By Adam Nayman
According to Bong Joon-ho, Jason Yu’s Cannes entry Sleep is “the most unique horror movie of the past decade”; either director Bong doesn’t get out very much or he’s being a mensch on behalf of his former AD, who should take the pull quote and run with it. What little is unique in Sleep is on offer in its promising first act, which filters a series of authentic parental anxieties through an irresistibly creepy conceit: deep in her third trimester and both brain-dead and bone-weary, Soo-jin (Jung Yu-mi) finds herself increasingly fatigued—and terrified—by her husband’s Hyun-su’s (Lee Sun-kyun) nocturnal peregrinations through their apartment. That Hyun-su is a struggling actor is at once a nod to Rosemary’s Baby (1968) and a wink that his sleepwalking (and talking, and eating, and peeing, and possible animal killing) may be more self-aware than it seems, but vintage Polanski is a high bar and Yu, for all his perfectly solid craft, doesn’t build up enough momentum (or bad vibes) to surmount it. Instead, Sleep gets about as much vertical as your average American elevated horror movie before admittedly sticking the landing. Yu’s rewards await him; expect an English-language debut in the next couple of years.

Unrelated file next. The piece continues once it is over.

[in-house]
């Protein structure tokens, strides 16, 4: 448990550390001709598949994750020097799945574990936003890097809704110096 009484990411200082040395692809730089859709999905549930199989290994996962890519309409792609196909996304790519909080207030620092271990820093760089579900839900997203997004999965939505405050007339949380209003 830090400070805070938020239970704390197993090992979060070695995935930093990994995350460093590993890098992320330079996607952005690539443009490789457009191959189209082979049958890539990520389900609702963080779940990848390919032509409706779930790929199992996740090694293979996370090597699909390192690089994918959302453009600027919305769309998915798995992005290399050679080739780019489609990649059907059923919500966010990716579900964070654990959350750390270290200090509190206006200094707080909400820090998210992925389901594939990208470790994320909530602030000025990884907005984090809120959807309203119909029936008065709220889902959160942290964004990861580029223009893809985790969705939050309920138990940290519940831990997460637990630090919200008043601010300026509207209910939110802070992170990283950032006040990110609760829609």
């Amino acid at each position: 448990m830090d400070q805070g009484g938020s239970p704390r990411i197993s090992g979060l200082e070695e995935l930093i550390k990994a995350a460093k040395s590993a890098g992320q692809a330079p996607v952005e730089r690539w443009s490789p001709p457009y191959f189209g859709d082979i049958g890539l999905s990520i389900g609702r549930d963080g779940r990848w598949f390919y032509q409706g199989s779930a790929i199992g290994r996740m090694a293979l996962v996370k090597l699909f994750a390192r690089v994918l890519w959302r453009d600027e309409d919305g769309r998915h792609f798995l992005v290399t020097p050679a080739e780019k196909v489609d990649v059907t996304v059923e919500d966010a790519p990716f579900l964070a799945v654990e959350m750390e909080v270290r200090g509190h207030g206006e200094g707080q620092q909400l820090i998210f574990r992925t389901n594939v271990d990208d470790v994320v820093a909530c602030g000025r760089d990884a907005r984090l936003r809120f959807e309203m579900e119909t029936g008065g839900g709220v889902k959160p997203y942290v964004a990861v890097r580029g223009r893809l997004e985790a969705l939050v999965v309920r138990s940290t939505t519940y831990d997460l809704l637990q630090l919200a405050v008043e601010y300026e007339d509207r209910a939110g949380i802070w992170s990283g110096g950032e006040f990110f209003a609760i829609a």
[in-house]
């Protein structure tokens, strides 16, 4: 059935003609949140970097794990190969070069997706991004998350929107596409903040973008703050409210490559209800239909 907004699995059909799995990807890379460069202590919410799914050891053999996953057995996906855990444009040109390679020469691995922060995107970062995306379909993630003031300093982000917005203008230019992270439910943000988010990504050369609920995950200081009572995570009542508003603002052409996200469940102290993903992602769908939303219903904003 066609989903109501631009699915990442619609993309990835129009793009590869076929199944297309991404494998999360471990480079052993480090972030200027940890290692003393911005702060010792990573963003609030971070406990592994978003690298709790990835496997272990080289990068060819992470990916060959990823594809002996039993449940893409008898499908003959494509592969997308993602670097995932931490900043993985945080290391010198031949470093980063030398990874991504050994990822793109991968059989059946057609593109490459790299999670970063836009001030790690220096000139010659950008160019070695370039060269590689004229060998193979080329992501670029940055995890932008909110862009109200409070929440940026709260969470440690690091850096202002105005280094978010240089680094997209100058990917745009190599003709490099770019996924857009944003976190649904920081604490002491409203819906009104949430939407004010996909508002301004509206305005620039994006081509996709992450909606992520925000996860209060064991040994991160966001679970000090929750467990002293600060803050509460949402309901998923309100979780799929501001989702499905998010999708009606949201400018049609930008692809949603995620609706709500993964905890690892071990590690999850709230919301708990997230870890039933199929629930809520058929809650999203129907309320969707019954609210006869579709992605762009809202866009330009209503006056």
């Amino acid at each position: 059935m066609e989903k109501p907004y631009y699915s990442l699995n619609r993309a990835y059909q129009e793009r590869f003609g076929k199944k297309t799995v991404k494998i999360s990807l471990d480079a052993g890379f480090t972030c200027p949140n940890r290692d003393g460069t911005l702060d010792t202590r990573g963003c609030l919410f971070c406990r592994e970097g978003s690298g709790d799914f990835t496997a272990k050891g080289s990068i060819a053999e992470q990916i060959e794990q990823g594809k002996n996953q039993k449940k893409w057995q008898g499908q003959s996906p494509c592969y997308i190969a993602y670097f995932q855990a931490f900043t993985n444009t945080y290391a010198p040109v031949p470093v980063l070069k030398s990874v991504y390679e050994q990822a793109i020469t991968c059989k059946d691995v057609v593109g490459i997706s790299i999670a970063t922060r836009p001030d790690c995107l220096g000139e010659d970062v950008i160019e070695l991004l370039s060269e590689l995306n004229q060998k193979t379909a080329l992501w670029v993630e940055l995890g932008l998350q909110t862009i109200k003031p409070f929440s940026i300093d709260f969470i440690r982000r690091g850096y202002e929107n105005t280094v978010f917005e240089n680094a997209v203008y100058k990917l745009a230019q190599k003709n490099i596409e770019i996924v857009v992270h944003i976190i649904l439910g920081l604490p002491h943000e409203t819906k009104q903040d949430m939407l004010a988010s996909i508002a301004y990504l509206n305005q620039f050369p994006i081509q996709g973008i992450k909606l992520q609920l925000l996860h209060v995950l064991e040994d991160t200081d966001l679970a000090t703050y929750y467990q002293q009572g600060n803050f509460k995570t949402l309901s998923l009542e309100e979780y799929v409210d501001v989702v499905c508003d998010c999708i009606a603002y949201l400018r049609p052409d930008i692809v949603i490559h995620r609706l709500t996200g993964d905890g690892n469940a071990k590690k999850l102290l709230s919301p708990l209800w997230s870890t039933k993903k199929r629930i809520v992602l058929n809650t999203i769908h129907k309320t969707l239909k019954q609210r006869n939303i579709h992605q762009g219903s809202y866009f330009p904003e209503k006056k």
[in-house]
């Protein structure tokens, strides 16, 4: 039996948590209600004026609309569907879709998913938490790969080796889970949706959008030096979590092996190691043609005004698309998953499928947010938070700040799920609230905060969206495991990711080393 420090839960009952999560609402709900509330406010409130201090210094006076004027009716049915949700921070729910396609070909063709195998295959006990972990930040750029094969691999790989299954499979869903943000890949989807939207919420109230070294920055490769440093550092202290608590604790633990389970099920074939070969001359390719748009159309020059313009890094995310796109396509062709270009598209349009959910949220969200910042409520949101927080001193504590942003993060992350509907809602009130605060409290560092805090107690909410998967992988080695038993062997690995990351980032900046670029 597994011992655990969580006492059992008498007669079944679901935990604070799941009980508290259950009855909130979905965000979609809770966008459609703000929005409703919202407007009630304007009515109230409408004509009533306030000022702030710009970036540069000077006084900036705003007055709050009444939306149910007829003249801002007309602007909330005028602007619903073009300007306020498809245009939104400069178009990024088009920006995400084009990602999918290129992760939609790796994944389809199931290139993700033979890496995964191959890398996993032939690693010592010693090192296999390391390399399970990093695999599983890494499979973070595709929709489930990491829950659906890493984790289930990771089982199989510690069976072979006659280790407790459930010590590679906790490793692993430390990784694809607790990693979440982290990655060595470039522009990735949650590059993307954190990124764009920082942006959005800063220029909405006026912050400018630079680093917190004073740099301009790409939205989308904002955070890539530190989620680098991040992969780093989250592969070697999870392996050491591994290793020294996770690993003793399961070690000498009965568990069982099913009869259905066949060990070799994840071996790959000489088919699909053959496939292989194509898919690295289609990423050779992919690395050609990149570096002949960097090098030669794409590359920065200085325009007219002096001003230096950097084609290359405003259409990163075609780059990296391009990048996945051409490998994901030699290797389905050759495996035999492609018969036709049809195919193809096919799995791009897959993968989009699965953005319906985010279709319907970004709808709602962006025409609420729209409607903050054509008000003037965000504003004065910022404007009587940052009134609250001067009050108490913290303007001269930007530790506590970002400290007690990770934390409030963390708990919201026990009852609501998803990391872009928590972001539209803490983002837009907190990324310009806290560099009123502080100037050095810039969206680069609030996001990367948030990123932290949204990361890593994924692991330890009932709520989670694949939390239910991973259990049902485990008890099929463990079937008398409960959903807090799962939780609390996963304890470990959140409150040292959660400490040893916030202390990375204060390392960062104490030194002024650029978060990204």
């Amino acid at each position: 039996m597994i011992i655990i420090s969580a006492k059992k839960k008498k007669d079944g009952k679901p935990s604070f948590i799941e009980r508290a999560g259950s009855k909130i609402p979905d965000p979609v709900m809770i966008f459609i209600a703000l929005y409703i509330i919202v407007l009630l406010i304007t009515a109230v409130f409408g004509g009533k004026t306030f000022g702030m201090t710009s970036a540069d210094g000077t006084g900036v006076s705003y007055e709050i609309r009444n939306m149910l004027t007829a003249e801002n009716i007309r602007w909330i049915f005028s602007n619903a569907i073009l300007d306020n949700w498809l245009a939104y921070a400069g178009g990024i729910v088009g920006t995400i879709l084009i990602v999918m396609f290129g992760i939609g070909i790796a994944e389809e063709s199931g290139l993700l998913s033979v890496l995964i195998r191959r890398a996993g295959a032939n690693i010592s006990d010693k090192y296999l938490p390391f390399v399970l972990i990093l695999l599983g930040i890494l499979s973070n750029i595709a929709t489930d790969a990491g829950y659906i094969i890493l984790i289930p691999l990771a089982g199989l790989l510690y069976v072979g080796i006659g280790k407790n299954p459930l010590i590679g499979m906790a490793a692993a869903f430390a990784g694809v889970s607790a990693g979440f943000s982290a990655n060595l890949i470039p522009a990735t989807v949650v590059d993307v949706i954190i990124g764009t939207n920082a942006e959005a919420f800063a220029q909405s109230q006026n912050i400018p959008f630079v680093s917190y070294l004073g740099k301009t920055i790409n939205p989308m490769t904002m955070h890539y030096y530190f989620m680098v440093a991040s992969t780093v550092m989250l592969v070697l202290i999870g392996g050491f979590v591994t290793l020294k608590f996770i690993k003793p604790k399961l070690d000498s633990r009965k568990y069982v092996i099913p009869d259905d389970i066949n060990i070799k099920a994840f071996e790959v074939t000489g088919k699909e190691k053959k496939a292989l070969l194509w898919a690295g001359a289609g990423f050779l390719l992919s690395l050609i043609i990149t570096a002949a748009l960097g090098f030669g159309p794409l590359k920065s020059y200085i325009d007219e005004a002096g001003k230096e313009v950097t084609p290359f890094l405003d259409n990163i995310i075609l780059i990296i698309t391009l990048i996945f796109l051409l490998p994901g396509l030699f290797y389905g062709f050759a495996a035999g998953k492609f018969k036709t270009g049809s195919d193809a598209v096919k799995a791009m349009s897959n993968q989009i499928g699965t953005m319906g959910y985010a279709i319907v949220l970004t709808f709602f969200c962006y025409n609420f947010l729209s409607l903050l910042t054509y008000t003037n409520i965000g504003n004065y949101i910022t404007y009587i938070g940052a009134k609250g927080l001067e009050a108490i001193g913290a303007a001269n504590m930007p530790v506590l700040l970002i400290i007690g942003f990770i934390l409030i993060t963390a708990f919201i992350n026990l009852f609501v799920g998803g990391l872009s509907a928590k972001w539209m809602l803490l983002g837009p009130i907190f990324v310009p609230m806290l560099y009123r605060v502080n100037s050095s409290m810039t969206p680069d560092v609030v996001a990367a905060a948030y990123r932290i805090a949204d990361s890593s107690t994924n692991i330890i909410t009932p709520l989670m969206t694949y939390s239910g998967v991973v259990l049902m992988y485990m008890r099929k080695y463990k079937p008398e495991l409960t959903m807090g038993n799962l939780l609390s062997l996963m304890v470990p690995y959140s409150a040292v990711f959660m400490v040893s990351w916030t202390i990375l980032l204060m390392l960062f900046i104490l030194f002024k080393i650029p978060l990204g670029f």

Jason Yu, Sleep, South Korea